The Next Chapter

Why Trudy J. Morgan-Cole explored the experiences of female colonists in the 17th century

The St. John's writer talks about her novel A Roll of the Bones.
Trudy J. Morgan-Cole is a writer and educator from St. John's. (Emma Cole, Breakwater Books)

Trudy J. Morgan-Cole is a writer and teacher in St. John's. She writes historical fiction and many of her books are set in or near her Newfoundland home. 

Her latest book, A Roll of the Bones, goes back to the establishment of the settlement of Cupids in Newfoundland. It zeroes in on the lives of the women of the colony.

Morgan-Cole stopped by The Next Chapter to talk about A Roll of the Bones.

Uncovered stories 

"A Roll of the Bones is a story about three young people from England who end up crossing the ocean among the original English colonists in John Guy's Cupids Colony in Newfoundland in 1610. It explores their experiences, the relationships among them and the other colonists.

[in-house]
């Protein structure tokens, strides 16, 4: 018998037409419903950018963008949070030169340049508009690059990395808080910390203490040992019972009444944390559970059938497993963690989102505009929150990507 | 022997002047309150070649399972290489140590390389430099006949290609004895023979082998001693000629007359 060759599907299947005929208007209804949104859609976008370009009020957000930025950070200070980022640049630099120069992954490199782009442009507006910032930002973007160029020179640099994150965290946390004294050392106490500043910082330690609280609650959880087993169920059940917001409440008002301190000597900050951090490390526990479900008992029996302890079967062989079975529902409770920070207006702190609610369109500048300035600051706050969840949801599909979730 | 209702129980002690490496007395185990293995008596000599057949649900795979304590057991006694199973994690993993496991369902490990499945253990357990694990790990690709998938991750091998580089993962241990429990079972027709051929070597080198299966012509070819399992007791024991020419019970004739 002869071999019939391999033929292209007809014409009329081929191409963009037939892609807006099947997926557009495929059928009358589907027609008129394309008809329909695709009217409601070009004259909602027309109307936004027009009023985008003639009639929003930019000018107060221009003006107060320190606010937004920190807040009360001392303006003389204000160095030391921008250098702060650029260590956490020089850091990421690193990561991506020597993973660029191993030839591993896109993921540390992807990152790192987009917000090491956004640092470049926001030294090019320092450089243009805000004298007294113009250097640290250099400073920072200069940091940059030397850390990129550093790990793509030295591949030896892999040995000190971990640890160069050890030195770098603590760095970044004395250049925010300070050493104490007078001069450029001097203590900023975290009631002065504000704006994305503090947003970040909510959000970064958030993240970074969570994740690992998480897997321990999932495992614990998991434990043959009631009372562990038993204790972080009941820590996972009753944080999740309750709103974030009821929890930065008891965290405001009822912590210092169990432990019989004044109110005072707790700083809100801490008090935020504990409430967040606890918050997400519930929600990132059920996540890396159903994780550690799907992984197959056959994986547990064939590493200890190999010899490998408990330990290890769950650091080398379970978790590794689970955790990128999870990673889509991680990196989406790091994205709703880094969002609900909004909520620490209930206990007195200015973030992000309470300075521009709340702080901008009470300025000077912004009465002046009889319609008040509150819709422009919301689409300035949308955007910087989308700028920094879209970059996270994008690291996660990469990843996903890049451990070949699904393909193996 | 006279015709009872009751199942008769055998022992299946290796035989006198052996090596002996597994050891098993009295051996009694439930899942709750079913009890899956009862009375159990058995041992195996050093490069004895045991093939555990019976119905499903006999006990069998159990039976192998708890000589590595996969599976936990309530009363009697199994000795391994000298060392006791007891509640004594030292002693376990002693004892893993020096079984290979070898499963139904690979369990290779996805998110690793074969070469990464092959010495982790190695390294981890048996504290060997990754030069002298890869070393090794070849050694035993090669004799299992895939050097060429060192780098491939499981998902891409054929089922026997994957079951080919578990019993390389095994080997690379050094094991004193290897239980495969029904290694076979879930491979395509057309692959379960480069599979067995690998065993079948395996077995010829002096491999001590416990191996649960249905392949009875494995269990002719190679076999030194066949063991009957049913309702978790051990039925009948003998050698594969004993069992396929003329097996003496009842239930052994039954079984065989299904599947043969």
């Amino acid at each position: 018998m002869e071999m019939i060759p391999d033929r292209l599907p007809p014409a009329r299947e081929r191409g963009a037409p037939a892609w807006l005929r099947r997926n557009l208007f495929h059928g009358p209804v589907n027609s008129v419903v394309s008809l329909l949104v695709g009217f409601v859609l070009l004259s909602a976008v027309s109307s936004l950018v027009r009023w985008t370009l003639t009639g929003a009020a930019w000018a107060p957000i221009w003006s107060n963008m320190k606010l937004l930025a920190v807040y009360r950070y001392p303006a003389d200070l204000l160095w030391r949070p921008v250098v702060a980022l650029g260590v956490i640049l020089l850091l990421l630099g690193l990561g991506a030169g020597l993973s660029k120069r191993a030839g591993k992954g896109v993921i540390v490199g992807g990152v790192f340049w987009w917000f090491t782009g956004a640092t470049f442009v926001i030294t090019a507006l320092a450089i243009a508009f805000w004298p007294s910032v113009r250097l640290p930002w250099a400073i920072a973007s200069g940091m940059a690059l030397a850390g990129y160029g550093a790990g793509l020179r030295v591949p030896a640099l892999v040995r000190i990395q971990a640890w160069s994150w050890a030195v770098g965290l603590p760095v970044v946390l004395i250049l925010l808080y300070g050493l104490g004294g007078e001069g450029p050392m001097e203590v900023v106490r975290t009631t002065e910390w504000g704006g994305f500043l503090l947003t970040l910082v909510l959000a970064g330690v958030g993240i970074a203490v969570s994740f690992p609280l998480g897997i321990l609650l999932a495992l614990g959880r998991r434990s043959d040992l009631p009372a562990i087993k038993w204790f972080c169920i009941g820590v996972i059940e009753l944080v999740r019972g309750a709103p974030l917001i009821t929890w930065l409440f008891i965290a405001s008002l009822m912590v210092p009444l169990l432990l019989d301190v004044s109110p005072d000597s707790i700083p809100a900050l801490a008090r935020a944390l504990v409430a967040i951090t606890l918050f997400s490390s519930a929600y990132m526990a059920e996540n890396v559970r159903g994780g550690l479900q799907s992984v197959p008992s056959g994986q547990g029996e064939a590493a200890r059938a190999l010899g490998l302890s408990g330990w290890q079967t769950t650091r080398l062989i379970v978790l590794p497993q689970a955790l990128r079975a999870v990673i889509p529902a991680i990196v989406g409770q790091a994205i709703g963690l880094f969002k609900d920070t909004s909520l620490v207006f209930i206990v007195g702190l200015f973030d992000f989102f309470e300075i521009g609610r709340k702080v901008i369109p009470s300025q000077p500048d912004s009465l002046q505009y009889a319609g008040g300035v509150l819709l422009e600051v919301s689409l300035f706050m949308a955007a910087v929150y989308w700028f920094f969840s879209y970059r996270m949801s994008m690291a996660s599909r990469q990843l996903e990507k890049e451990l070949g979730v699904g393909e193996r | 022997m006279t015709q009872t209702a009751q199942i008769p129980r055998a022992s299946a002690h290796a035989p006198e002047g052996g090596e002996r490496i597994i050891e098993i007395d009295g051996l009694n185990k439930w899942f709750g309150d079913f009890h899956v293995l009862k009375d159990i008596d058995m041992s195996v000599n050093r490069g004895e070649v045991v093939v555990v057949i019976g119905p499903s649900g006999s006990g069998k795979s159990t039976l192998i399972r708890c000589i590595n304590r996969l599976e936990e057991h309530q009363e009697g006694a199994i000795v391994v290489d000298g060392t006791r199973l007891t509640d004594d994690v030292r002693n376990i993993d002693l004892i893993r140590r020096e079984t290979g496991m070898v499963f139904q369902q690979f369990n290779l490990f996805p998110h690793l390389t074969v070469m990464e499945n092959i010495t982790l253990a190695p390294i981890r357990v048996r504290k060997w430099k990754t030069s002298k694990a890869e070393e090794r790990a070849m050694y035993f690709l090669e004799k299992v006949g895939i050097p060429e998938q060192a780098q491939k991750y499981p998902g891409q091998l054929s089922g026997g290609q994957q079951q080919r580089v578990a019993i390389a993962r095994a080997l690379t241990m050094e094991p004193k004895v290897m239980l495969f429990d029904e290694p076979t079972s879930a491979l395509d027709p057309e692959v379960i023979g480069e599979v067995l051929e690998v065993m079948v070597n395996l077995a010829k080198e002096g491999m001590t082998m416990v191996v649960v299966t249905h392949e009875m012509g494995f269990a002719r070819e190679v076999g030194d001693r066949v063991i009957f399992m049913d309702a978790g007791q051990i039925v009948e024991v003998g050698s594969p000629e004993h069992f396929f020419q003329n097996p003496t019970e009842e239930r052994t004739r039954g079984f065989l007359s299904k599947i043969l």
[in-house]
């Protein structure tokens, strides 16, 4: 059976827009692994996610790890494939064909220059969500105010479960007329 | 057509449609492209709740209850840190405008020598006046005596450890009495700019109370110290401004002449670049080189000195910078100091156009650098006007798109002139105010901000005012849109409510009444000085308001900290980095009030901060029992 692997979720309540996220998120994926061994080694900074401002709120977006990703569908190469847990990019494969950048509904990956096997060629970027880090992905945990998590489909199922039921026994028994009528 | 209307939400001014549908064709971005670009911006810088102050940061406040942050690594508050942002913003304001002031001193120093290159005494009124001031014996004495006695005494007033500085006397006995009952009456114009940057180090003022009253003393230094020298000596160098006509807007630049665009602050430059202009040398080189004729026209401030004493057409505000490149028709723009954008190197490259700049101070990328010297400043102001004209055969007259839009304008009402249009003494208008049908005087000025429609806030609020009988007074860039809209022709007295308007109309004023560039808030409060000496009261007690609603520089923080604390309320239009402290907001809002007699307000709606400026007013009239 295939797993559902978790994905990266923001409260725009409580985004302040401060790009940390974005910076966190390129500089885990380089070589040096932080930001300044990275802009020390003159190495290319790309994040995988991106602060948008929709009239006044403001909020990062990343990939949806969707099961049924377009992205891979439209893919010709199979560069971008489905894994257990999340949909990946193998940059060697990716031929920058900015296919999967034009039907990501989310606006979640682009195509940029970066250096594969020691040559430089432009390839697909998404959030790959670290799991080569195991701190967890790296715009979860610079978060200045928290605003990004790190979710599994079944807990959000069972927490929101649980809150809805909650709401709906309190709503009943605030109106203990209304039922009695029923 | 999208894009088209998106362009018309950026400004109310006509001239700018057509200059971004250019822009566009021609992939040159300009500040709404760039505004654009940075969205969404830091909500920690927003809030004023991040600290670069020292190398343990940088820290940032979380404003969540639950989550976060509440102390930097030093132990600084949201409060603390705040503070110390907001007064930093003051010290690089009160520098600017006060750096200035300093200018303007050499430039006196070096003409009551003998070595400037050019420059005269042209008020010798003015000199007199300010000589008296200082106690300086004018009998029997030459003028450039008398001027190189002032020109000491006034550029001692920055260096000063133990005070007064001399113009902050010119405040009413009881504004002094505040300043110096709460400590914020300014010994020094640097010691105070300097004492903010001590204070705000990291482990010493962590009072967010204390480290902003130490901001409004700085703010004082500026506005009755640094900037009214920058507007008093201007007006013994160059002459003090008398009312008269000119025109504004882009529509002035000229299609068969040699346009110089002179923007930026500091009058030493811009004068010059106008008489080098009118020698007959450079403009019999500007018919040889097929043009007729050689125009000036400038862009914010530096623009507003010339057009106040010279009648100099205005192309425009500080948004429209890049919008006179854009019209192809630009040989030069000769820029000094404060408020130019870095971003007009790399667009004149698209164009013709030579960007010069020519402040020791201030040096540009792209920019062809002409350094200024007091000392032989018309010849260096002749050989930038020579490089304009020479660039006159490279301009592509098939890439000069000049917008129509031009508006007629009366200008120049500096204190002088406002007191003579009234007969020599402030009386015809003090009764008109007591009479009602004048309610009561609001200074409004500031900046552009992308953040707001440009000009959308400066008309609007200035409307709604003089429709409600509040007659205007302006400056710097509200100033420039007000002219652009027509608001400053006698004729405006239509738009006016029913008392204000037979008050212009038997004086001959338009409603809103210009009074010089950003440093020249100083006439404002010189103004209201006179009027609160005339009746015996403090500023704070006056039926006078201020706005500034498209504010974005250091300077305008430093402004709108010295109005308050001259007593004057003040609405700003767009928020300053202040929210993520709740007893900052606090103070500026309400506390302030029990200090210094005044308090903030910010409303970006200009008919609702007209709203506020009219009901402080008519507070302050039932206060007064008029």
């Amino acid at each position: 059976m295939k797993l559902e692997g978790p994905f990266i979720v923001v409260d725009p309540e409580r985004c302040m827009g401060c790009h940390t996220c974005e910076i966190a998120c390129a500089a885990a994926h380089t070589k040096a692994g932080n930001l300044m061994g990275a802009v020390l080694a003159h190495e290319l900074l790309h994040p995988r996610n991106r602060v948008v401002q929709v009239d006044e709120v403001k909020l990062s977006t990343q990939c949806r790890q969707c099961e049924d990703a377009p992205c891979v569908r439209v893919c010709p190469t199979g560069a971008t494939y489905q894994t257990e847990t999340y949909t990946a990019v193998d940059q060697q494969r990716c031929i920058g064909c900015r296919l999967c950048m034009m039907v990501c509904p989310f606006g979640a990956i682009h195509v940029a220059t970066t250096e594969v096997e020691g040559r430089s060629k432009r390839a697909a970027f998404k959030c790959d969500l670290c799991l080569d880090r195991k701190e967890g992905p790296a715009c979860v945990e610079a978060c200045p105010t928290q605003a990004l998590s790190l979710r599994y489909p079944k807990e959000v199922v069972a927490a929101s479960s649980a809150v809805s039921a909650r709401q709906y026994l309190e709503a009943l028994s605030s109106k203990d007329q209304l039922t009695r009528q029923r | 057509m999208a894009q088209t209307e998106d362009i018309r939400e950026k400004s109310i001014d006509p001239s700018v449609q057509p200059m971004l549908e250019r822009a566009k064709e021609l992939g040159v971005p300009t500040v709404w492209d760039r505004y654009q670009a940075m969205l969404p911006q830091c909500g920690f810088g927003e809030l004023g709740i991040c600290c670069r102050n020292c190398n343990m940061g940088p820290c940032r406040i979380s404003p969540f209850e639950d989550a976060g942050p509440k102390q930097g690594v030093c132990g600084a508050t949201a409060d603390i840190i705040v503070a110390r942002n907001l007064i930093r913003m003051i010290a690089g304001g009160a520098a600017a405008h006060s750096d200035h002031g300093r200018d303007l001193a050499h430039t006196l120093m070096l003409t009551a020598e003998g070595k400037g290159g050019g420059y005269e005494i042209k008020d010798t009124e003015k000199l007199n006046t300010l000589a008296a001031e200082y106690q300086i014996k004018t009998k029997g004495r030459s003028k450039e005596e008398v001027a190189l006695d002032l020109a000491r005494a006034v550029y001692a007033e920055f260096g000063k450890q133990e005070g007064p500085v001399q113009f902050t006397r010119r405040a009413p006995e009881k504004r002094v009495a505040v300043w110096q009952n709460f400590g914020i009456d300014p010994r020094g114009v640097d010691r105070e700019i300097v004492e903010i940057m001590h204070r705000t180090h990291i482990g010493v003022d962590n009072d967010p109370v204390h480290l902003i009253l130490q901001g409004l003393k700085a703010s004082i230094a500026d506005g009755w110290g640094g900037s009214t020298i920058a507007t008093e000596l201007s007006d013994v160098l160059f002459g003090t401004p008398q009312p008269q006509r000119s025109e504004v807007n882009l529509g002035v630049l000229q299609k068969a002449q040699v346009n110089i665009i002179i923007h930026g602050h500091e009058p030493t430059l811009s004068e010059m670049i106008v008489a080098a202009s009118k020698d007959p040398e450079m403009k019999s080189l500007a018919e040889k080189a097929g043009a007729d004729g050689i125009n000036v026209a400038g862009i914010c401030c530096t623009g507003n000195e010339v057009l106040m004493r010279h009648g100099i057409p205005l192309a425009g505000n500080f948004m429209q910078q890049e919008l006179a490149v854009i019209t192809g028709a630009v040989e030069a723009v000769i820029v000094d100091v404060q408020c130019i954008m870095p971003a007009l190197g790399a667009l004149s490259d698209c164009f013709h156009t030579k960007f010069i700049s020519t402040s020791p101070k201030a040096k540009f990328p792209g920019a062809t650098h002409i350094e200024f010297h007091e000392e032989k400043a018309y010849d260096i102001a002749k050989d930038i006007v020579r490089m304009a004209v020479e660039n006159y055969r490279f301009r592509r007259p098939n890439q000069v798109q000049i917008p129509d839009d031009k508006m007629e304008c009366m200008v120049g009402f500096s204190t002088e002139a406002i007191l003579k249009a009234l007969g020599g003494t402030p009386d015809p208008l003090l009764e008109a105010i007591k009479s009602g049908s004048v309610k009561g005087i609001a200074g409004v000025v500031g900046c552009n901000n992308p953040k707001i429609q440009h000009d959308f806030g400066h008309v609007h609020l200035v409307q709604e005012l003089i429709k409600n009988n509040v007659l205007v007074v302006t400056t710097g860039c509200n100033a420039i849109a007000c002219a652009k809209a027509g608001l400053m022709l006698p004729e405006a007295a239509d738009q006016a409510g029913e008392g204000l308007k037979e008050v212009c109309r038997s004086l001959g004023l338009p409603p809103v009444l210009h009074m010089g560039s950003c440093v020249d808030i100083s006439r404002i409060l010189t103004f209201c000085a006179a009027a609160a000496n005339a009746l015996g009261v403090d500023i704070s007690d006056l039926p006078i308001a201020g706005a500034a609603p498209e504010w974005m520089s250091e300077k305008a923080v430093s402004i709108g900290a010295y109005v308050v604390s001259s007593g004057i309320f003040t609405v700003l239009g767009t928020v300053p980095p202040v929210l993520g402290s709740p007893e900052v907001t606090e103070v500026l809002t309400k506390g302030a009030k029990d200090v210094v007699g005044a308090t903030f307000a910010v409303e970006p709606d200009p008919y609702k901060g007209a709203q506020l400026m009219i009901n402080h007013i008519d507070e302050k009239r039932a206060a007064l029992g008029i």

The thing that really fascinated me about this story is the women's stories — and particularly the women's stories that don't get told.

"The thing that really fascinated me about this story is the women's stories — and particularly the women's stories that don't get told. This is a common thread through all my historical fiction."

The NL-based Cupids Legacy Centre commemorates the 400th anniversary of the establishment of the first English settlement in Canada. (CBC)

More than a shipment of goods

"When I was reading a little bit about the Cupids Colony [in Newfoundland] — which I didn't even know at the time — I came across the fact that John Guy planted a colony of 39 men there in 1610.

The fact that the women were listed that way in the chronicle, as if they were cargo along with the livestock, fascinated me. I felt there was an untold story there.

"He went back to England and two years later returned with a shipment of goods for the colony which included 60 goats, 10 heifers, two bulls — and 16 women.

"The fact that the women were listed that way in the chronicle, as if they were cargo along with the livestock, fascinated me. I felt there was an untold story there. 

"If it couldn't be uncovered through historical research — then it had to be explored through the novelist's imagination. The stories of my main characters are pretty much all invented but they're set against the very realistic backdrop of the things that we do know happened in the Cupids Colony."

Trudy J. Morgan-Cole's comments have been edited for length and clarity. 

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